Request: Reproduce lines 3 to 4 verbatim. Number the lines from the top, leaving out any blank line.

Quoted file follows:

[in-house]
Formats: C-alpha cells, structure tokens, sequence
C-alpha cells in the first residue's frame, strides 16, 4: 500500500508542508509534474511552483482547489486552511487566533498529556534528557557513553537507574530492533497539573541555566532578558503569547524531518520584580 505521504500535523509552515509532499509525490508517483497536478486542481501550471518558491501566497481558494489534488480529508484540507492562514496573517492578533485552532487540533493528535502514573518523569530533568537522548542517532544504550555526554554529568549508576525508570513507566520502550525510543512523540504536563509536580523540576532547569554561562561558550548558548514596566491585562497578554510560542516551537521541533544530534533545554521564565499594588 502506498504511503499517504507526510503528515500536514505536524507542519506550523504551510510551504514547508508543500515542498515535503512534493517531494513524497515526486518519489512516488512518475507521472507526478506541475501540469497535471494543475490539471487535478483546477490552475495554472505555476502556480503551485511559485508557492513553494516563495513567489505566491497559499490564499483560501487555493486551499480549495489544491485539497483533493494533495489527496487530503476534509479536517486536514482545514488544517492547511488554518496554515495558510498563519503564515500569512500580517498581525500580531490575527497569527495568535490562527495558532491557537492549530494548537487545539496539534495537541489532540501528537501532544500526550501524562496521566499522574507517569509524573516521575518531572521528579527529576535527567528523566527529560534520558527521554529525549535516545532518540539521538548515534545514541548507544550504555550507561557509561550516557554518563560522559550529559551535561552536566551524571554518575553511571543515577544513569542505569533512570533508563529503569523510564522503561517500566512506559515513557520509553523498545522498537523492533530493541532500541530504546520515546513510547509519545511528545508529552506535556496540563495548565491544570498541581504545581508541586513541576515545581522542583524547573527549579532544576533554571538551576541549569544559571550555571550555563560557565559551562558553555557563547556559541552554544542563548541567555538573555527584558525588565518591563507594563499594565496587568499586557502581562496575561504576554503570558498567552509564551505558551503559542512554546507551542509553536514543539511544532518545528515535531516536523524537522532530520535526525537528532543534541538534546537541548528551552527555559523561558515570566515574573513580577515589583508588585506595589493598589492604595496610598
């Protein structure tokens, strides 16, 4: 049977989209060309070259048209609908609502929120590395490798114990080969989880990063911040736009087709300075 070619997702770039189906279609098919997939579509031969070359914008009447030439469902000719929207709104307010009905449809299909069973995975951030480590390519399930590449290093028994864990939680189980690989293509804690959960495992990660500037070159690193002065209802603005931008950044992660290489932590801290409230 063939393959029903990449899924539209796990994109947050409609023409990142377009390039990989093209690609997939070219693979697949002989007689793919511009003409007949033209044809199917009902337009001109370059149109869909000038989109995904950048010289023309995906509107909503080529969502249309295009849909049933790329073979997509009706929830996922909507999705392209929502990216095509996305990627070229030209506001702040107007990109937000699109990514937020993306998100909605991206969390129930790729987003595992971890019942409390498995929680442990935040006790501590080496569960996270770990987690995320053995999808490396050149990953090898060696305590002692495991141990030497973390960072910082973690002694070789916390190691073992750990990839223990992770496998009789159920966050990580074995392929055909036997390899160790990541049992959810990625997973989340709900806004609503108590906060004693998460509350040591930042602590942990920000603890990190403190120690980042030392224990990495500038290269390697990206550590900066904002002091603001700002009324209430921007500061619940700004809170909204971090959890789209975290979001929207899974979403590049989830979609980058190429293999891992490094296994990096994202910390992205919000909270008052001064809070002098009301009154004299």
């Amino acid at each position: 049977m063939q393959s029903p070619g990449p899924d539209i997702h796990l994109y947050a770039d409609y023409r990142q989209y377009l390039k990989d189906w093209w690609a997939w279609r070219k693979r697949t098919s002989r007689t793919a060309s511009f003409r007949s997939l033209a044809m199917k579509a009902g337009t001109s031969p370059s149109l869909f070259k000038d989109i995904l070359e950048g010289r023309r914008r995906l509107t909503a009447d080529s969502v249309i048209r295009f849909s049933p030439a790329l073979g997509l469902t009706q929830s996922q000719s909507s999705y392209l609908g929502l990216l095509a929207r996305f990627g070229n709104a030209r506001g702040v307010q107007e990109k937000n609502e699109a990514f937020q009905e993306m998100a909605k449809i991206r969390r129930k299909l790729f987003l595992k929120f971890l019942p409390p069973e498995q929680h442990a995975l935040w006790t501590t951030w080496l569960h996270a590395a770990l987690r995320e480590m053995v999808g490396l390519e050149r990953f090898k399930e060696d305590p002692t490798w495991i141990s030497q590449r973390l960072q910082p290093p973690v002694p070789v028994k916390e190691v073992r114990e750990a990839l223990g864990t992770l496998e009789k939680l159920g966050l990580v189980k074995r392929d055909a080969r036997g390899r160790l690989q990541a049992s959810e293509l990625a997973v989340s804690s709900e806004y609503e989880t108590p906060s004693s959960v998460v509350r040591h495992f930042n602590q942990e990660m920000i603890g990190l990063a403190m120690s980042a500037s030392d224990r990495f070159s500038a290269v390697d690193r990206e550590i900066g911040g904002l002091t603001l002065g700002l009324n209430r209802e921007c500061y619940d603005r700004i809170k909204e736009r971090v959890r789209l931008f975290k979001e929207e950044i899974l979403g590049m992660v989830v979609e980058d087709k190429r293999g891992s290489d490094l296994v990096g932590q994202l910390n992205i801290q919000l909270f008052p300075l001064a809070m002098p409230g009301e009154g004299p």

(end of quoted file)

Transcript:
C-alpha cells in the first residue's frame, strides 16, 4: 500500500508542508509534474511552483482547489486552511487566533498529556534528557557513553537507574530492533497539573541555566532578558503569547524531518520584580 505521504500535523509552515509532499509525490508517483497536478486542481501550471518558491501566497481558494489534488480529508484540507492562514496573517492578533485552532487540533493528535502514573518523569530533568537522548542517532544504550555526554554529568549508576525508570513507566520502550525510543512523540504536563509536580523540576532547569554561562561558550548558548514596566491585562497578554510560542516551537521541533544530534533545554521564565499594588 502506498504511503499517504507526510503528515500536514505536524507542519506550523504551510510551504514547508508543500515542498515535503512534493517531494513524497515526486518519489512516488512518475507521472507526478506541475501540469497535471494543475490539471487535478483546477490552475495554472505555476502556480503551485511559485508557492513553494516563495513567489505566491497559499490564499483560501487555493486551499480549495489544491485539497483533493494533495489527496487530503476534509479536517486536514482545514488544517492547511488554518496554515495558510498563519503564515500569512500580517498581525500580531490575527497569527495568535490562527495558532491557537492549530494548537487545539496539534495537541489532540501528537501532544500526550501524562496521566499522574507517569509524573516521575518531572521528579527529576535527567528523566527529560534520558527521554529525549535516545532518540539521538548515534545514541548507544550504555550507561557509561550516557554518563560522559550529559551535561552536566551524571554518575553511571543515577544513569542505569533512570533508563529503569523510564522503561517500566512506559515513557520509553523498545522498537523492533530493541532500541530504546520515546513510547509519545511528545508529552506535556496540563495548565491544570498541581504545581508541586513541576515545581522542583524547573527549579532544576533554571538551576541549569544559571550555571550555563560557565559551562558553555557563547556559541552554544542563548541567555538573555527584558525588565518591563507594563499594565496587568499586557502581562496575561504576554503570558498567552509564551505558551503559542512554546507551542509553536514543539511544532518545528515535531516536523524537522532530520535526525537528532543534541538534546537541548528551552527555559523561558515570566515574573513580577515589583508588585506595589493598589492604595496610598
């Protein structure tokens, strides 16, 4: 049977989209060309070259048209609908609502929120590395490798114990080969989880990063911040736009087709300075 070619997702770039189906279609098919997939579509031969070359914008009447030439469902000719929207709104307010009905449809299909069973995975951030480590390519399930590449290093028994864990939680189980690989293509804690959960495992990660500037070159690193002065209802603005931008950044992660290489932590801290409230 063939393959029903990449899924539209796990994109947050409609023409990142377009390039990989093209690609997939070219693979697949002989007689793919511009003409007949033209044809199917009902337009001109370059149109869909000038989109995904950048010289023309995906509107909503080529969502249309295009849909049933790329073979997509009706929830996922909507999705392209929502990216095509996305990627070229030209506001702040107007990109937000699109990514937020993306998100909605991206969390129930790729987003595992971890019942409390498995929680442990935040006790501590080496569960996270770990987690995320053995999808490396050149990953090898060696305590002692495991141990030497973390960072910082973690002694070789916390190691073992750990990839223990992770496998009789159920966050990580074995392929055909036997390899160790990541049992959810990625997973989340709900806004609503108590906060004693998460509350040591930042602590942990920000603890990190403190120690980042030392224990990495500038290269390697990206550590900066904002002091603001700002009324209430921007500061619940700004809170909204971090959890789209975290979001929207899974979403590049989830979609980058190429293999891992490094296994990096994202910390992205919000909270008052001064809070002098009301009154004299």